The acceptance of open standards has also impacted system architectures and product design. While there is not a single universal product standard across all industries, three de facto standards have emerged in the home networking market: LonWorks (EIA-709), CEBus (EIA/ANSI-600) and X-10. All three of these standards have been widely adopted by vendors and have set the stage for massive growth in products that are ready for networked access.

“Technology has caught up with vision,” said Adam Marsh, marketing vice president and co-founder of Coactive Networks Inc., a company that markets commercial and residential solutions for extending Internet access to control systems, personal computers, meters and other electrically connected devices. “Many of the value-added services sound great in theory, but to make them financially feasible there has to be technology. Suddenly the pieces have come together.” The technology barriers that were so prevalent just a few short years ago are coming down. Utilities now have some economically viable technologies available to make value-added services a reality.

Of course the problem of what to offer and to whom those products should be offered still exists. These decisions may prove to be much more difficult than technology decisions.

DTE Energy Offers Value-added Services

Two years ago, DTE Energy, decided to get into the energy service market and created a wholly owned subsidiary, DTE Energy Technologies, as an energy services company (ESCo) to provide value-added products and services to residential, small-business, commercial and industrial customers. The company started out offering energy information services and R/HVAC (refrigeration/ heating, ventilation, air-conditioning) services to C&I customers. It has expanded its offering to now include energy auditing and consulting, lighting retrofits, standby/emergency generation and cable testing services. It is also beginning to provide distributed generation technologies such as residential fuel cells from Plug Power and mini-turbines through an agreement with Pratt & Whitney Canada Corp. and The Turbo Genset Co. Ltd. of the United Kingdom.

According to James Gariepy, DTE Energy Technologies information technologies vice president, the company believes it is important for customers to have information about their energy usage before making decisions regarding energy management programs, retail choice options, or on-site generation technologies. “We never thought there was a huge market for monitoring itself, but we feel it is an enabler for other services and allows customers to make wise, informed decisions.”

Gariepy said that initially the company worked with residential customers to offer energy management and home automation services, but at that time the equipment costs for each customer were too high. The company did, however, continue its monitoring and control services for C&I customers. “Detroit Edison has many large industrial customers requiring special care and attention and they have always been very good at monitoring and gathering usage information, and developing innovative rate structures,” he said. The additional services seemed to be a natural fit for such customers expecting top-notch service from their energy supplier.

Strategic Alliance

When DTE Energy Technologies originally began offering energy information services, they quickly recognized the need to standardize gateways and communication methods and networks. Based on the recommendations from their own LonWorks engineers, the decision was made to use gateways from Coactive Networks. The gateways connect all types of appliances and devices used in homes and businesses to the Internet. They are based on open and international communications standards and can easily communicate with products using LonWorks, CEBus and X-10 standards. The two Coactive gateways that were selected were still in prototype. DTE Energy Technologies made suggestions on ways to improve the gateways to fit their particular needs, and Coactive listened, said Gariepy. “Coactive really didn’t have to do much from a technology standpoint, they fully understood our needs and had already started on many of the changes” he added.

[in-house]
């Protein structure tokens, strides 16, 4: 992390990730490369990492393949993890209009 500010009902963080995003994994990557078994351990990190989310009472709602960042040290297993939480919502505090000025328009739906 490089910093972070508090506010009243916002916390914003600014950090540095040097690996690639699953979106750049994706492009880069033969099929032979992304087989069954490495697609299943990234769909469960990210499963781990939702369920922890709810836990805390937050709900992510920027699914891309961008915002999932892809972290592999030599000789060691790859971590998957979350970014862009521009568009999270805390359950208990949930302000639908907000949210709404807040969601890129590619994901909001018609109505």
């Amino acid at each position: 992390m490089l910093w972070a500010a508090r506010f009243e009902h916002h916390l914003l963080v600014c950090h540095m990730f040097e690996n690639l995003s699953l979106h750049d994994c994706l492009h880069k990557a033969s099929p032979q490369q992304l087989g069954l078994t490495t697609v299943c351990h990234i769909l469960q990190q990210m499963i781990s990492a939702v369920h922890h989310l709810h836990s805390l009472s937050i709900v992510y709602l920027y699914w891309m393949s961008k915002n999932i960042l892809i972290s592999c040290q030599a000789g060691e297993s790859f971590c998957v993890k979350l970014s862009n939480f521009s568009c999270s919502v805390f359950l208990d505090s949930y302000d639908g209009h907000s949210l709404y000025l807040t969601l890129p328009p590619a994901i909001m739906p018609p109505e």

DTE Energy Technologies recently began using the gateways, along with software from Silicon Energy, to roll out a new, innovative Web-based service for C&I customers, energy|now.

energy|now

The energy|now offering is basically an energy monitoring service that allows submonitoring and load aggregation. If usage deviates from certain preset parameters, a real-time alarm along with real-time information is sent to the customer via a text pager. The information is also automatically sent via the Web to the customer’s computer so the customer can call up all the usage data. “Being able to transfer data via the Internet is a big plus,” Gariepy said. “It eliminates expenses associated with using long distance telephone service to transmit data.

“The service does allow control, so the customer can remotely control the load or have us do so. However, most commercial and industrial customers do not want us to do any control. They just want the data,” Gariepy said.

DTE Energy Technologies charges an initial setup fee for the equipment and a monthly fee for the service. According to Gariepy, by year-end, DTE Energy Technologies will provide service to more than 100 customers with about 5,000 monitoring points.

“Coactive’s product has helped us make these services available at a reasonable cost,” Gariepy said. “DTE Energy Technologies is interested in offering a broad range of value-added services that will appeal to many customers. But, we are also interested in developing niche services, such as this, based on information collected from the broader offerings.”

Now that the equipment costs for providing such services are more reasonable than they were just two years ago, Gariepy said they will again start looking at residential products and services.